State of Wonder, by Ann Patchett (2011)

Genre: Borderline Speculative Fiction
Interest Level: Adult
State of WonderDr. Marina Singh has always lived in two worlds. She’s the daughter of a blonde Minnesota mother and an Indian father with another, traditional family. As she grew up she and her mother would regularly leave the northern US state for hot and crowded India for visits with her father who could not leave the land he loved for the woman he loved. Today, Marina is a pharmacologist. She’d been studying obstetrics when a Cesarean section went wrong, and she blinded the baby. In her shame and horror, she changed her specialty to pharmacology. This is how she came to be working for Vogel Pharmaceuticals, and how she heads to the Amazon rainforest after news of a colleague’s unexpected death there. She is to find out how he died, what happened to his body, and to check on the progress of the brilliant Dr. Annick Swenson who has for years been working on a drug that extends women’s fertility well into old age. But first she has to find the research station, deep in the jungle that threatens visitors with malaria-inducing insects, snakes that kill, trees with blood-drawing thorns. Oh, and the people. Patchett draws the reader into the story as slowly and relentlessly as a constrictor’s squeeze. Marina finds herself as helpless as an abandoned child in the strange city of Manaus, but shows a quiet determination as she persists in her goal of finding Dr. Swanson’s research station. We get the sense of an almost silent resolve as she tries to make sense of the heat, the food, the milky muddy river and the strange characters who fill this world so different from the one she calls home. But as she did as a child in the world of her father, she finds things to love about this strange place, from the enchanting deaf child Easter to the beauties of the jungle. Pushed always by the acerbic Dr. Swanson, Marina begins to rediscover the strengths she buried when she put down her scalpel. This is a lovely novel, slow to develop, but beautiful to watch, like a butterfly from a cocoon. Patchett’s descriptive prose is like listening to a waltz; you just want to sit back and enjoy it at leisure. My only criticism is that as a pharmacologist (though not a botanist, I’ll admit), Marina’s character is remarkably disinterested in the jungle and its treasures. I kept wanted more description of the drug work and the plants being studied, and the magic they promise. Not quite sci-fi, not quite realism, but something in between, and no word yet exists to describe it.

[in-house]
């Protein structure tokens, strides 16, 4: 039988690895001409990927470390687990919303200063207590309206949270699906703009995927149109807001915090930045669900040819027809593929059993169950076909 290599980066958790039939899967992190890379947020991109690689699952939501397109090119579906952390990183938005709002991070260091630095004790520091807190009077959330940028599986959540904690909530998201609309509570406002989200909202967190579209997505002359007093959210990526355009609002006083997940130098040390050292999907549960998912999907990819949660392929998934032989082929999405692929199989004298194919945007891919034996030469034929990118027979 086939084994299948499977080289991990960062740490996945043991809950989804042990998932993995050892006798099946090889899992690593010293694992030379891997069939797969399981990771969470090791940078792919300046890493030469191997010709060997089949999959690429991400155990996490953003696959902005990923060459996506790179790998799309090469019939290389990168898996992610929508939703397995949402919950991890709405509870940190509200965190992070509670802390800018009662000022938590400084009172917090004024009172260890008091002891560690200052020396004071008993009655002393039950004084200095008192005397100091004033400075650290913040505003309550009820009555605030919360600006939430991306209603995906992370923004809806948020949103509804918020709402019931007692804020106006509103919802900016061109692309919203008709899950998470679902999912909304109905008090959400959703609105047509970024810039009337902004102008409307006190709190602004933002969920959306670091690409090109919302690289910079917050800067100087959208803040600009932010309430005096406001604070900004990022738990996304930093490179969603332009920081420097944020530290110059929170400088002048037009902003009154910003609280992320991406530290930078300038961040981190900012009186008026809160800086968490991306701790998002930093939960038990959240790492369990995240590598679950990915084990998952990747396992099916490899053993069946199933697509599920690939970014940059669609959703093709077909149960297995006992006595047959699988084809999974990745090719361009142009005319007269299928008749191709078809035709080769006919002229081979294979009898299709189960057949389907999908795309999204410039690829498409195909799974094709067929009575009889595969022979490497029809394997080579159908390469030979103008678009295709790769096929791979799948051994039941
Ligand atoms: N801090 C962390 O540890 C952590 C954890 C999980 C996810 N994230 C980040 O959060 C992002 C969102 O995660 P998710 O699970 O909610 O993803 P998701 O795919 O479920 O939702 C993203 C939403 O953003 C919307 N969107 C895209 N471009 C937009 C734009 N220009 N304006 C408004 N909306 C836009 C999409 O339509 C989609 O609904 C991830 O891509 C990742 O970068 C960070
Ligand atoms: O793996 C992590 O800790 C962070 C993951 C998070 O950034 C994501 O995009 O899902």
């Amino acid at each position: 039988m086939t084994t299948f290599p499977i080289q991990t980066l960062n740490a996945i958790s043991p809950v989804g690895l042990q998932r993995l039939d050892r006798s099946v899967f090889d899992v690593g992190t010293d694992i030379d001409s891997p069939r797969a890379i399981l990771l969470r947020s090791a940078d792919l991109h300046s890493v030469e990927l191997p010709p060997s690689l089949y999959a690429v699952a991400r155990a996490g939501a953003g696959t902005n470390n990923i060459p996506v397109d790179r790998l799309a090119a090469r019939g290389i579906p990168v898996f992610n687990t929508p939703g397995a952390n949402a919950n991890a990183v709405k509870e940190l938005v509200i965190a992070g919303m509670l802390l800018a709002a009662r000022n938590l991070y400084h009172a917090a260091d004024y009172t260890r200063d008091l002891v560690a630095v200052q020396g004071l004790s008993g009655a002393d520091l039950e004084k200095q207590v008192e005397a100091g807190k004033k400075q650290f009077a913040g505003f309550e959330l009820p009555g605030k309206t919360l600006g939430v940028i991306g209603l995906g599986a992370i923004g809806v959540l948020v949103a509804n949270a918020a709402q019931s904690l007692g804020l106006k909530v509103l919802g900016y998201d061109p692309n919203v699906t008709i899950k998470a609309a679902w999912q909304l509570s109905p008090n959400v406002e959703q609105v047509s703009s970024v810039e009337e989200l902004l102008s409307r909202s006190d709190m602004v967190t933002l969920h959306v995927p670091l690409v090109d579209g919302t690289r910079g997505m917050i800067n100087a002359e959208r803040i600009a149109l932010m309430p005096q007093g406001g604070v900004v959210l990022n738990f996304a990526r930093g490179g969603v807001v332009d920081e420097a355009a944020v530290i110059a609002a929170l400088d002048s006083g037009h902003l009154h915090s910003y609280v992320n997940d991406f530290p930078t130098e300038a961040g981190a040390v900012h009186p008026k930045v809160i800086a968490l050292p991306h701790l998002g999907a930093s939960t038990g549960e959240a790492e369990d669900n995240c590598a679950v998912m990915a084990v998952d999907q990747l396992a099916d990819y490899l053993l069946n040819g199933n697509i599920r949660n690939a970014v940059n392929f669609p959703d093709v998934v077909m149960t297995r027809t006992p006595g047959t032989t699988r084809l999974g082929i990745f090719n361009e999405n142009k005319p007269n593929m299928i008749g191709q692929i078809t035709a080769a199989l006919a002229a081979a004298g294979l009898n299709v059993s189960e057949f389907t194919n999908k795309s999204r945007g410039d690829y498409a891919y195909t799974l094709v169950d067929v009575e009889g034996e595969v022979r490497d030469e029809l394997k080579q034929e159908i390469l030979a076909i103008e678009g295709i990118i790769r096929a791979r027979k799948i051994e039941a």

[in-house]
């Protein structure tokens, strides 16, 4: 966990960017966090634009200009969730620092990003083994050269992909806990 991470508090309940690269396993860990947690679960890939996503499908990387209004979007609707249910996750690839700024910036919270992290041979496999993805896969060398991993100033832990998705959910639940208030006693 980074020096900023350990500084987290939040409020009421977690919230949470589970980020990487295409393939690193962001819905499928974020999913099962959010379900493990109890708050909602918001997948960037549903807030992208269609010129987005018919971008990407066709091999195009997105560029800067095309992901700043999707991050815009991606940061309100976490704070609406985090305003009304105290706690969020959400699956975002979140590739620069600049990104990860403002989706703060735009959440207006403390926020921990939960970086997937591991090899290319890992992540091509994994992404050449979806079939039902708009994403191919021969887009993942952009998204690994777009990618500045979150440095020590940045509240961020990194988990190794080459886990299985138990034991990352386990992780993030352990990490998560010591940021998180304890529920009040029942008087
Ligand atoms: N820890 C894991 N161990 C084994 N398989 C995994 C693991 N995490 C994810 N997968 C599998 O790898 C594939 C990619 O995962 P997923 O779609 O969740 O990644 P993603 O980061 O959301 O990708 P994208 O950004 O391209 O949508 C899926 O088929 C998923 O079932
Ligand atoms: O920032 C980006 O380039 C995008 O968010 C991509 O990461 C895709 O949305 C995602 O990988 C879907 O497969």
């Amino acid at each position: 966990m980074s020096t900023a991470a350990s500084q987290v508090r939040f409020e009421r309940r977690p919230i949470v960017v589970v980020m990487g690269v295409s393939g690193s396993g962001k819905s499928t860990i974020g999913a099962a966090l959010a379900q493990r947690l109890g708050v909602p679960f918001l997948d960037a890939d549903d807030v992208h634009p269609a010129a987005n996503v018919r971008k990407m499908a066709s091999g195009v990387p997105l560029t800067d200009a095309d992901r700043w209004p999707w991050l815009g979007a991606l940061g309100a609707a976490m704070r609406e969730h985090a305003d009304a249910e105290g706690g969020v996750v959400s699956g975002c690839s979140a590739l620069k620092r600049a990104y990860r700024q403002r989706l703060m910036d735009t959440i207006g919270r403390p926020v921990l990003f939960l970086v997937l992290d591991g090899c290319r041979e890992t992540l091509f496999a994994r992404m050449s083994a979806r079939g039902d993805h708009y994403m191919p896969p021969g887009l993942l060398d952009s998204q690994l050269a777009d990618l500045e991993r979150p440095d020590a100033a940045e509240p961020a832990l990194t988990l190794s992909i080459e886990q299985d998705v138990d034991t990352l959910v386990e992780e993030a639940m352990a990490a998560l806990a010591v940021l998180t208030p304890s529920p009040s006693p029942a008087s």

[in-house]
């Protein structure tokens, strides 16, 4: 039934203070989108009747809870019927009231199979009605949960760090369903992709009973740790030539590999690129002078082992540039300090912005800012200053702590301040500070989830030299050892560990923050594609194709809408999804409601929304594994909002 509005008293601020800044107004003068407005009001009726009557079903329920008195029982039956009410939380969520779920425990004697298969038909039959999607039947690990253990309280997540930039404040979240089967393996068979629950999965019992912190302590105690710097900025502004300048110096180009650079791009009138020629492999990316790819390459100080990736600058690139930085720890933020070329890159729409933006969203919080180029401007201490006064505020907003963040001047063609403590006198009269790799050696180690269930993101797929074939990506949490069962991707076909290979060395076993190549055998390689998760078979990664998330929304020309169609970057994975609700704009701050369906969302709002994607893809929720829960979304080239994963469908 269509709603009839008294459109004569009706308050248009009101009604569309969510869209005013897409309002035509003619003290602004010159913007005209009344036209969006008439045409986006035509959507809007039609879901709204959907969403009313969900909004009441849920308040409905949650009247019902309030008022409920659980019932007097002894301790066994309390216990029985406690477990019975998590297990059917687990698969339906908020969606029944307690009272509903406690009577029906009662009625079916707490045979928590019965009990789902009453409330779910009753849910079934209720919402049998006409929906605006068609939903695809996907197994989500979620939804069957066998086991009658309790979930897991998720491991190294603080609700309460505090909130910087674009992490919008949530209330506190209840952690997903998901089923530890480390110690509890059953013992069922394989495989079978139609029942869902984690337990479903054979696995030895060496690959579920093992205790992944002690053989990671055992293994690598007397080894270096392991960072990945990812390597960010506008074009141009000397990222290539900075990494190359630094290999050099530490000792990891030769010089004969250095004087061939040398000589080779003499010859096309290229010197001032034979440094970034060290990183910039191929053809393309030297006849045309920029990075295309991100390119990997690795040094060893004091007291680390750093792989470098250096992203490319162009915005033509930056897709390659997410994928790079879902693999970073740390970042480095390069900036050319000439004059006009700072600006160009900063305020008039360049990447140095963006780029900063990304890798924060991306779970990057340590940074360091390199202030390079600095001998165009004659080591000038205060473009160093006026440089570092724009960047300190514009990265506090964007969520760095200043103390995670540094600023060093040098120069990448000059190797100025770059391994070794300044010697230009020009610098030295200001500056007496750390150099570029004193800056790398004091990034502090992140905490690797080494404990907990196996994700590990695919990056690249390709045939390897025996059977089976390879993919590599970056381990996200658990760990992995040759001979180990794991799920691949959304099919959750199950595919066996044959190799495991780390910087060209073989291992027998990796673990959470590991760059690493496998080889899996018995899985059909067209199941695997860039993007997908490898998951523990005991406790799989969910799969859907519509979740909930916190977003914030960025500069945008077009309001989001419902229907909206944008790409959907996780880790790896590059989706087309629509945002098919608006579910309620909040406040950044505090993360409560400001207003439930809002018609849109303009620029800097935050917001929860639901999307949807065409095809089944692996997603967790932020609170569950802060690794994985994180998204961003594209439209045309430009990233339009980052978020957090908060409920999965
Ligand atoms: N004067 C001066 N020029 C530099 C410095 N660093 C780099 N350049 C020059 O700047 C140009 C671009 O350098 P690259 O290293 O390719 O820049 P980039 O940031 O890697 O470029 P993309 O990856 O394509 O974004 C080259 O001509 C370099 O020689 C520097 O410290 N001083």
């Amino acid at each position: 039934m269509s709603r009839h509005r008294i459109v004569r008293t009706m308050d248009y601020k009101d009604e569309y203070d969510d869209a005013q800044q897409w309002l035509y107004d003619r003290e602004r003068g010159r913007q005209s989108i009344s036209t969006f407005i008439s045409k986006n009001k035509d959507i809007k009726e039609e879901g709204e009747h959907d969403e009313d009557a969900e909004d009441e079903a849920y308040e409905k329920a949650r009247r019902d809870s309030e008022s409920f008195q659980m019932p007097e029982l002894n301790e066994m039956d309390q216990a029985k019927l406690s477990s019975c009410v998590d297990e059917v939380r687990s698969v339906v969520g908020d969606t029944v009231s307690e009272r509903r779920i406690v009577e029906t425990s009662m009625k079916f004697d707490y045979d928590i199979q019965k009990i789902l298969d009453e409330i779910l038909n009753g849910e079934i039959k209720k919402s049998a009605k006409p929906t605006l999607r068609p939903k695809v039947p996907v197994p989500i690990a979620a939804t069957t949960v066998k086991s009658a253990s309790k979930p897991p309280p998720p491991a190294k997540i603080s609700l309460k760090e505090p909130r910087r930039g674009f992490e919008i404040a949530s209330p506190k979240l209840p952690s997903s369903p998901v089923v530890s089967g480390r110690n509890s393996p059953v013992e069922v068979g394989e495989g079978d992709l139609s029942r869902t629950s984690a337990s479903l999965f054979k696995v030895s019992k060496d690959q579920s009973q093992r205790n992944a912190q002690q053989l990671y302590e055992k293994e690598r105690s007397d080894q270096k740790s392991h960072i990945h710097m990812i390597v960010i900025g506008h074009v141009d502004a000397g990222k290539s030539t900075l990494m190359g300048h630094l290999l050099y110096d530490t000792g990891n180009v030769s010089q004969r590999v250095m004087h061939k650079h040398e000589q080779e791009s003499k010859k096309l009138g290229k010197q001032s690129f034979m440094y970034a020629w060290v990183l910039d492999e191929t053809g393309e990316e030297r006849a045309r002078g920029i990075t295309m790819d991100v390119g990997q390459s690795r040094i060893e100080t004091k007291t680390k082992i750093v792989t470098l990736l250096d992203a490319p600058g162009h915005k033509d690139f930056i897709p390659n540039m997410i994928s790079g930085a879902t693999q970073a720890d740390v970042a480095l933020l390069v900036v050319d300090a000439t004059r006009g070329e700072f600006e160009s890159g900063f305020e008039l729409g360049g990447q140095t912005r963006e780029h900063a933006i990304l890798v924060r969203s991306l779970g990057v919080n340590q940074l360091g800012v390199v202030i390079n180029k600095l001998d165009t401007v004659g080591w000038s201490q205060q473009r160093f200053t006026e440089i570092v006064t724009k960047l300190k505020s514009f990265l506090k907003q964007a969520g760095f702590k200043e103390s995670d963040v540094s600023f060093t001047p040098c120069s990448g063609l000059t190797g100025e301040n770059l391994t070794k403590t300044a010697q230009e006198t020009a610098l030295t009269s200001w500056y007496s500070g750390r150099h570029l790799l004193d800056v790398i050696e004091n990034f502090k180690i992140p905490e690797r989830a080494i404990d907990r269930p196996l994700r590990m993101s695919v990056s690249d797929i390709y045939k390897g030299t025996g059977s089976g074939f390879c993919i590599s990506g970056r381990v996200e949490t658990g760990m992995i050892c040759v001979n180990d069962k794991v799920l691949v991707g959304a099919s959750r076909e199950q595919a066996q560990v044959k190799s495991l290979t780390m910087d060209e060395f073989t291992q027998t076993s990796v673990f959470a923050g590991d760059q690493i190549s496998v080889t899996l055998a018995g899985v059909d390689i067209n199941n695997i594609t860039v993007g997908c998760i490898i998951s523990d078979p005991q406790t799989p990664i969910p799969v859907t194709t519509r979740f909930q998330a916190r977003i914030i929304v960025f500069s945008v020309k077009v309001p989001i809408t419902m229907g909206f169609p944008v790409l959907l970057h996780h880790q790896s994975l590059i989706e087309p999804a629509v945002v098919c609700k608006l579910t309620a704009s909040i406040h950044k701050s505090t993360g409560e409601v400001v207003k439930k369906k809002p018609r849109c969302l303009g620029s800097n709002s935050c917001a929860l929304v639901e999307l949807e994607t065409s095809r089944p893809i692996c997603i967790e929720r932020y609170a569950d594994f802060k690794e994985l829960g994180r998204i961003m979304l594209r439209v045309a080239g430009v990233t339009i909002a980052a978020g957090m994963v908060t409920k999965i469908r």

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About Michelle Mallette
I'm just trying to keep track of the books I've read - what I liked and what isn't worth re-reading. My work as a librarian has included youth services so you'll find a wide range of interests from picture books and teen dystopia to adult sci-fi, road trip novels, and nonfiction. Comments and communication is always welcome.

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